Small Post House: Hooligan - 'Clients aren't buying bricks'
Kane Platt
Issue: July 1, 2015

Small Post House: Hooligan - 'Clients aren't buying bricks'

A common perception is that boutique post houses struggle more, but I have a feeling it's actually the larger companies that are struggling the most lately. 

It comes down to scalability. We can adjust by combining the appropriate talent from both in and out of house like so many businesses are doing in digital, design and even light manufacturing. No matter what type of project or budget we're dealing with, our regular clients know that we can adapt our post-to-finishing capabilities or even take on production. Larger houses, however, have more overhead and more complicated day-to-day logistics, which can make it difficult to adjust scale efficiently. But to scale efficiently, you need a core foundation of strong talent at every level, creating a team that is both lean and powerful.

The bigger challenge for us remains: skewing the perception that bigger is better, and the only way to qualify that is through the quality of work. Unfortunately, these days, quality is suffering across the board. Whether you're a nimble shop or publicly traded, there is a more-for-less demand that's trending, and it is trickling down from the client to the agency to vendors. 

Responses to this trend are varying, but the common solution is for content creators to do more of everything under one roof. Agencies are responding similarly by opening their own in-house production and post facilities; but I am not convinced that they benefit as much in terms of quality without the specialized services, experience and perspective that many vendors and boutiques bring to a project. When you create a situation where you control all of the players all of the time with a long term goal of saving money, your talent pool inherently shrinks and quality becomes the lowest common denominator — and I don’t believe that you can nurture talent at the same level of care and detail that we do.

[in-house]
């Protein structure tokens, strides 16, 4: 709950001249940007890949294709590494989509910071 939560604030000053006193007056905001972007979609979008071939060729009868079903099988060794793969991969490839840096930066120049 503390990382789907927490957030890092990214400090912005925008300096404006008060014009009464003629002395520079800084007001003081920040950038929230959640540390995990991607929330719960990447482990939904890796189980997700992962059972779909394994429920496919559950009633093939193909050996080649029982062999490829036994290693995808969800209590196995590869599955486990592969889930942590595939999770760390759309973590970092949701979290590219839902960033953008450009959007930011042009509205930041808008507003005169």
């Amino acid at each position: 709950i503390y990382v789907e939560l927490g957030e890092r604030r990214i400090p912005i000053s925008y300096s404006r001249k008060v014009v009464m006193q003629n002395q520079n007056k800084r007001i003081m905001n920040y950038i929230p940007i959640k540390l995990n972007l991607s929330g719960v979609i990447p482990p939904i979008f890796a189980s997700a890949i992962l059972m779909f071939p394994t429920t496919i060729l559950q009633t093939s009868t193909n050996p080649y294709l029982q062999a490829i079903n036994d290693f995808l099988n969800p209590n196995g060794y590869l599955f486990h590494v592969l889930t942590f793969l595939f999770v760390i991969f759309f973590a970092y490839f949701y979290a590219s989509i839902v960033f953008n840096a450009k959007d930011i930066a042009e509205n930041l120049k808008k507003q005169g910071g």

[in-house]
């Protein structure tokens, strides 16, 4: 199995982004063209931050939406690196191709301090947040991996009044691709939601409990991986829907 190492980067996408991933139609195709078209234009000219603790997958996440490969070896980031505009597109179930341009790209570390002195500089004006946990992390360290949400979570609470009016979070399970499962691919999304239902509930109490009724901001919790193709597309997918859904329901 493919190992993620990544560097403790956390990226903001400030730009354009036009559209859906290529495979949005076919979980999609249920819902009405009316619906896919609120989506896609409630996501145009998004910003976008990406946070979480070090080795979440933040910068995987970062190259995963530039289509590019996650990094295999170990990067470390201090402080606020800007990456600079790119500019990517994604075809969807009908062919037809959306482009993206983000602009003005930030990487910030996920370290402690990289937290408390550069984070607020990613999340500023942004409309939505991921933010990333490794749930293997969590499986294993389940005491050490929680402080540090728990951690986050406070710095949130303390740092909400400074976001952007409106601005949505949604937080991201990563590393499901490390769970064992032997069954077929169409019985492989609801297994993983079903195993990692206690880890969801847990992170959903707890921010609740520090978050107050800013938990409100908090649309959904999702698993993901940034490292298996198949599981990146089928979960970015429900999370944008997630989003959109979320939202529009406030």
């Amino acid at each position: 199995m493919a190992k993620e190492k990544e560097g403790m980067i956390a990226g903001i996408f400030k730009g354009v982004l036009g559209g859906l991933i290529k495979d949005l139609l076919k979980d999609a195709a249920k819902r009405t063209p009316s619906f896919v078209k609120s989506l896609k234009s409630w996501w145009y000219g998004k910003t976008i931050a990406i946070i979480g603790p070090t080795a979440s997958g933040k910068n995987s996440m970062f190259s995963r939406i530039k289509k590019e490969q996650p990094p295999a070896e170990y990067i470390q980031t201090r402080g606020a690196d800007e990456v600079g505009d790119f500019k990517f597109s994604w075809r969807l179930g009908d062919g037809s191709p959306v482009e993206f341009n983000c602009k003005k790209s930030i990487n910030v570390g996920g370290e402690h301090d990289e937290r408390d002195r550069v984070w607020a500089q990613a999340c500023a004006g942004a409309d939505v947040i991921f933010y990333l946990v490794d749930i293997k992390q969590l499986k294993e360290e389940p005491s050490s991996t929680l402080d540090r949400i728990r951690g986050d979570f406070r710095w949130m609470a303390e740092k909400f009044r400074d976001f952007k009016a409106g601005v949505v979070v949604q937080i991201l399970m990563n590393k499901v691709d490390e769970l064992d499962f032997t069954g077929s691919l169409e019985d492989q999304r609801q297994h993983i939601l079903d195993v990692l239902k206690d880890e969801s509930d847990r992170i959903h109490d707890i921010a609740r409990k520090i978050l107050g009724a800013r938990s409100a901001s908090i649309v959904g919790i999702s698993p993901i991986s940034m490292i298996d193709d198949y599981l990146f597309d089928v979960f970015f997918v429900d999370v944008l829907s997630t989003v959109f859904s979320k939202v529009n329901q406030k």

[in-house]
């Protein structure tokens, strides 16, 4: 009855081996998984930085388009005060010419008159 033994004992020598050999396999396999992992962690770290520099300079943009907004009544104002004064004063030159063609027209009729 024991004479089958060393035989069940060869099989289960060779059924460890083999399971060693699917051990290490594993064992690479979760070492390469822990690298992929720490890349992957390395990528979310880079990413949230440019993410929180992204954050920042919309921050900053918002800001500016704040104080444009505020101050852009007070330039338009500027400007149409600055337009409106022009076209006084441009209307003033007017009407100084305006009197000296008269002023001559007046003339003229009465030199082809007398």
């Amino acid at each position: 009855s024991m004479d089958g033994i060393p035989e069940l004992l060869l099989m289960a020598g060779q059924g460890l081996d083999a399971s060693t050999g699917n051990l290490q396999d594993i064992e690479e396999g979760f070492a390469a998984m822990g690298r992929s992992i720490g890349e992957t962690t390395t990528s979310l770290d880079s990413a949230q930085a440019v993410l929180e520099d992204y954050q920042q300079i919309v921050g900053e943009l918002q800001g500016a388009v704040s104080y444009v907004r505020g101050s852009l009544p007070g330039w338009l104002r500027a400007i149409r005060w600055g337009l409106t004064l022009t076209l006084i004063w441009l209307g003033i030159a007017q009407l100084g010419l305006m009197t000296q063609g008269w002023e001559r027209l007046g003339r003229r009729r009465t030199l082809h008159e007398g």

Why does any of this matter? We are all essentially in the creative idea business. Our ideas come from sensibilities, our experiences and our passions. Commerce has always played a part, but when all of the creative decisions are being made based on the question: “How cheaply can we produce this without getting in trouble,” ideas are going to suffer.

Meanwhile, large or small, competition is up, and we're all busy trying to elevate the quality in a bottom line-driven industry; moreover, everyone is scrambling for the same dollar, as the volume of work goes up with digital media. Brands want to produce more “content” within the same ad budget.

But I honestly think that these things are going to ebb and flow, and there will be a shift. People will ask, "Am I getting the best work for my money?" Because, at the end of the day, you're not buying bricks in this industry, you are buying ideas; and when you can buy the same bricks for half-price from China, it’s a no brainer. But great ideas and experience come at a premium, and without them, your creative house might just fall down with everyone inside.

Kane Platt is President and Editor at creative post boutique Hooligan ( in New York City.